The many fans of the Tongass National Forest

The docks in Sitka, Alaska. Photo by Marie Rose

By: Marie Rose

As the public comment period ends for the US Forest Service’s review of the Tongass Land Management Plan, I often find myself reflecting on the many conversations I’ve had here in the fishing communities of Southeast Alaska in regards to the Tongass 77 watersheds.

Rose with the a box full of goodness. Photo courtesy of Marie Rose.

There were so many stories that I feel lucky to have heard, stories told so vividly that I felt I was a part of them. Southeast Alaska is so unique in that a bulk of our citizens rely on fishing. Whether for their job, the economy, sustainability, or even just to fill their freezers for the winter.

Trolling in Southeast Alaska. Photo by Marie Rose.

The topic of conserving high value areas for salmon and trout is, I admit, one of my favorite conversations to have with people in these communities. I have witnessed families of fishermen working together to continue a tradition of salmon fishing that has existed for generations. I’ve listened to these families- to their concerns of what would happen to this tradition, to their ability to make a living (as well as feed their family and friends), if large-scale development projects made a presence in the healthy waters that have provided for them for years. I have spoken with loggers who, too, rely on Tongass salmon and trout and stress that current buffer zones on fishing streams could be improved.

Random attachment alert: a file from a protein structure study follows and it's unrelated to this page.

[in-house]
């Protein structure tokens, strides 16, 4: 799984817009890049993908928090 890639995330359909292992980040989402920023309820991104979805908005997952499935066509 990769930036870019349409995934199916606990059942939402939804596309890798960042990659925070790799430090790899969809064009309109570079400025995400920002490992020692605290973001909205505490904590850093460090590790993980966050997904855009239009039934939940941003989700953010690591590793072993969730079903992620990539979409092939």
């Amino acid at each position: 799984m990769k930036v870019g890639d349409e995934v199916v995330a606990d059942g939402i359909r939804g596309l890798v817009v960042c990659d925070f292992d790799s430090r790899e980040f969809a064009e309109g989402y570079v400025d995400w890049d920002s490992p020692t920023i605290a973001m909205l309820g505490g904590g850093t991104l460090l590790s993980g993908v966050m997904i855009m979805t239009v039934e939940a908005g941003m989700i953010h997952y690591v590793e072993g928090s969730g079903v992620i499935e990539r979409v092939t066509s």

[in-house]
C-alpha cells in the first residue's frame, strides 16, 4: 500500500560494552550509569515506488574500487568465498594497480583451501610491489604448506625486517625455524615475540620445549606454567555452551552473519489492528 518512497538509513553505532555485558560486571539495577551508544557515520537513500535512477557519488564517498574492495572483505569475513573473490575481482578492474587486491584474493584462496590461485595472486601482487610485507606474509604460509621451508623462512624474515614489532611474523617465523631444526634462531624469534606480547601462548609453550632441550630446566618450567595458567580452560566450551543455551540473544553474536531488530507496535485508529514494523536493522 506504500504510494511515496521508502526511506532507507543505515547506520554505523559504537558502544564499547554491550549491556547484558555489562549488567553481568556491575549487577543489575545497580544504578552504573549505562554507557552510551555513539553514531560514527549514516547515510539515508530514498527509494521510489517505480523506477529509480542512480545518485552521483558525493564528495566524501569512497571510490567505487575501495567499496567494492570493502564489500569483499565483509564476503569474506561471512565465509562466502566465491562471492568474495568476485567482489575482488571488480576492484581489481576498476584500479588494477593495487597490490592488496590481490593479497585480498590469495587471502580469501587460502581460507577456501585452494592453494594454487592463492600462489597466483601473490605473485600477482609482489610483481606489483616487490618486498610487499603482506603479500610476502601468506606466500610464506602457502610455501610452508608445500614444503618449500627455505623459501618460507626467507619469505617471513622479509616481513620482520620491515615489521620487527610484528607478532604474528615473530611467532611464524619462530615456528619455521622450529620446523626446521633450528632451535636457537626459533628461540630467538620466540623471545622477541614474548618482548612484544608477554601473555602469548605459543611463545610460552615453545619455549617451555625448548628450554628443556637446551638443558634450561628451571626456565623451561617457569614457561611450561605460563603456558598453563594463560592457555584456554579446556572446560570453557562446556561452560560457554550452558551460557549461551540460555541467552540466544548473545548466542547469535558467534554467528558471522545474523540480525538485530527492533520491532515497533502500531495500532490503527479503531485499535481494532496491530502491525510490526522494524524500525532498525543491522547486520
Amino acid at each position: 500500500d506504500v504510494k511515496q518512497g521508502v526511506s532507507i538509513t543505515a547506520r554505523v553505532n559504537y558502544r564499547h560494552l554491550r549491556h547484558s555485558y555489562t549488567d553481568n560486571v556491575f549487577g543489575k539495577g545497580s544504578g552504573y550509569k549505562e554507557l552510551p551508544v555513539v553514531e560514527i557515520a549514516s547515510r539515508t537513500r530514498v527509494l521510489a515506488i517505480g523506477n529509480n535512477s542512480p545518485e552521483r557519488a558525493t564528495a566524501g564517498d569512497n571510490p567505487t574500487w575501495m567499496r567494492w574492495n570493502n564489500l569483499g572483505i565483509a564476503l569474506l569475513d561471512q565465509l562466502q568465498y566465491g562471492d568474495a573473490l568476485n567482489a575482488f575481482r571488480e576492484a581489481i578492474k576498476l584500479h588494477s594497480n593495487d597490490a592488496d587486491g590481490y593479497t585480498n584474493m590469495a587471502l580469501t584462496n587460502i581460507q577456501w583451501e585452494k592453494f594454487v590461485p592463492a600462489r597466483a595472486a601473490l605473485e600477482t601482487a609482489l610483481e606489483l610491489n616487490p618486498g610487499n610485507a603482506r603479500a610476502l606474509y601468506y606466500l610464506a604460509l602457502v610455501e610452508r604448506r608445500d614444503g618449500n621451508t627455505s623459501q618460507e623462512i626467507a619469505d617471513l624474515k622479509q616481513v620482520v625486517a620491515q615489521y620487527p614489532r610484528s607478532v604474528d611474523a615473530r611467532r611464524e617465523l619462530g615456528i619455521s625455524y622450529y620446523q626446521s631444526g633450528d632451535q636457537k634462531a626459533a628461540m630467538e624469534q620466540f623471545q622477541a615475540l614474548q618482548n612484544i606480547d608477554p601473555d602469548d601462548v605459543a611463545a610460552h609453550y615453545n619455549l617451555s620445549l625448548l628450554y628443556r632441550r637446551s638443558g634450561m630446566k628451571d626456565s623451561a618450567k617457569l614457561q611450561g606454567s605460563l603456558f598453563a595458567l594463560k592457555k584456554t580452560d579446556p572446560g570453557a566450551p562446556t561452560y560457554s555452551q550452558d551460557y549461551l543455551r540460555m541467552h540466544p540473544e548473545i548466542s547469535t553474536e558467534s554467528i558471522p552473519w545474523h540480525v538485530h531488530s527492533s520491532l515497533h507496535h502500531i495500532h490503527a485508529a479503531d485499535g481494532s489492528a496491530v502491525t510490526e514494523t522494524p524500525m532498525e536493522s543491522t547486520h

The docks in Juneau, Alaska. Photo by Marie Rose

The Tongass National Forest is an invaluable resource for all who call Southeast Alaska home, and even to families around the world who simply enjoy fresh and healthy salmon that is hard to find in other places of the world. It is a way of life that, without a doubt, needs to be protected.


Take action today! As the United States Forest Service nears the end of a comment period on its Tongass Land Management Plan, it is imperative that they understand the importance of tourism and fisheries programs to Southeast Alaska’s economy and the potential impacts that development has on them. TU is working to convince Forest Service leaders that maintaining traditional use and access, and the health and function of fish and wildlife habitat should be the top priorities for managing and maintaining over 70 key areas within the Tongass. If you appreciate and enjoy these places and the fish they produce and support, Tongass Managers need to hear from you. Click here to let the Forest Service know that building and maintaining tourism infrastructure, restoring salmon streams, and conserving the 'Tongass 77' are great ways the Forest Service can help keep both our national forest & local tourism industries thriving.

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